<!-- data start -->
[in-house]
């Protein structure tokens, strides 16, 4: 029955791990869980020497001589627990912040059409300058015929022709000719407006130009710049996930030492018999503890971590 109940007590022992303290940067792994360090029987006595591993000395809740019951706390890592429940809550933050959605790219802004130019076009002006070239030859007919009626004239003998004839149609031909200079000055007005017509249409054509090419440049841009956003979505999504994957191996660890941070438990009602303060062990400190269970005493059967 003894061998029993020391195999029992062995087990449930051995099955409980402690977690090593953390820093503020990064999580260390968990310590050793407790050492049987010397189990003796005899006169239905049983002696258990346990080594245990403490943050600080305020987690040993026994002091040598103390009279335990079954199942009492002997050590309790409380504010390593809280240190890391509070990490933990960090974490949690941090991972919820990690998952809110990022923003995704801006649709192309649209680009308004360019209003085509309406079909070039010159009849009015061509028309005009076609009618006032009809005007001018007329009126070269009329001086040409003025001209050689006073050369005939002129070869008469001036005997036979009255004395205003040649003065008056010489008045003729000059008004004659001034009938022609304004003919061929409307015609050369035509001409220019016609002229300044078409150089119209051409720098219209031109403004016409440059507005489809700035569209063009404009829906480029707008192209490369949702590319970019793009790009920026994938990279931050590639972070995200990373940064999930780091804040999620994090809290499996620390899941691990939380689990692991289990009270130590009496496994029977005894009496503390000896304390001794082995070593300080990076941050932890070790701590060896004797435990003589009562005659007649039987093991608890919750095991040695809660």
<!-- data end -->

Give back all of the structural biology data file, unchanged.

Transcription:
[in-house]
């Protein structure tokens, strides 16, 4: 029955791990869980020497001589627990912040059409300058015929022709000719407006130009710049996930030492018999503890971590 109940007590022992303290940067792994360090029987006595591993000395809740019951706390890592429940809550933050959605790219802004130019076009002006070239030859007919009626004239003998004839149609031909200079000055007005017509249409054509090419440049841009956003979505999504994957191996660890941070438990009602303060062990400190269970005493059967 003894061998029993020391195999029992062995087990449930051995099955409980402690977690090593953390820093503020990064999580260390968990310590050793407790050492049987010397189990003796005899006169239905049983002696258990346990080594245990403490943050600080305020987690040993026994002091040598103390009279335990079954199942009492002997050590309790409380504010390593809280240190890391509070990490933990960090974490949690941090991972919820990690998952809110990022923003995704801006649709192309649209680009308004360019209003085509309406079909070039010159009849009015061509028309005009076609009618006032009809005007001018007329009126070269009329001086040409003025001209050689006073050369005939002129070869008469001036005997036979009255004395205003040649003065008056010489008045003729000059008004004659001034009938022609304004003919061929409307015609050369035509001409220019016609002229300044078409150089119209051409720098219209031109403004016409440059507005489809700035569209063009404009829906480029707008192209490369949702590319970019793009790009920026994938990279931050590639972070995200990373940064999930780091804040999620994090809290499996620390899941691990939380689990692991289990009270130590009496496994029977005894009496503390000896304390001794082995070593300080990076941050932890070790701590060896004797435990003589009562005659007649039987093991608890919750095991040695809660």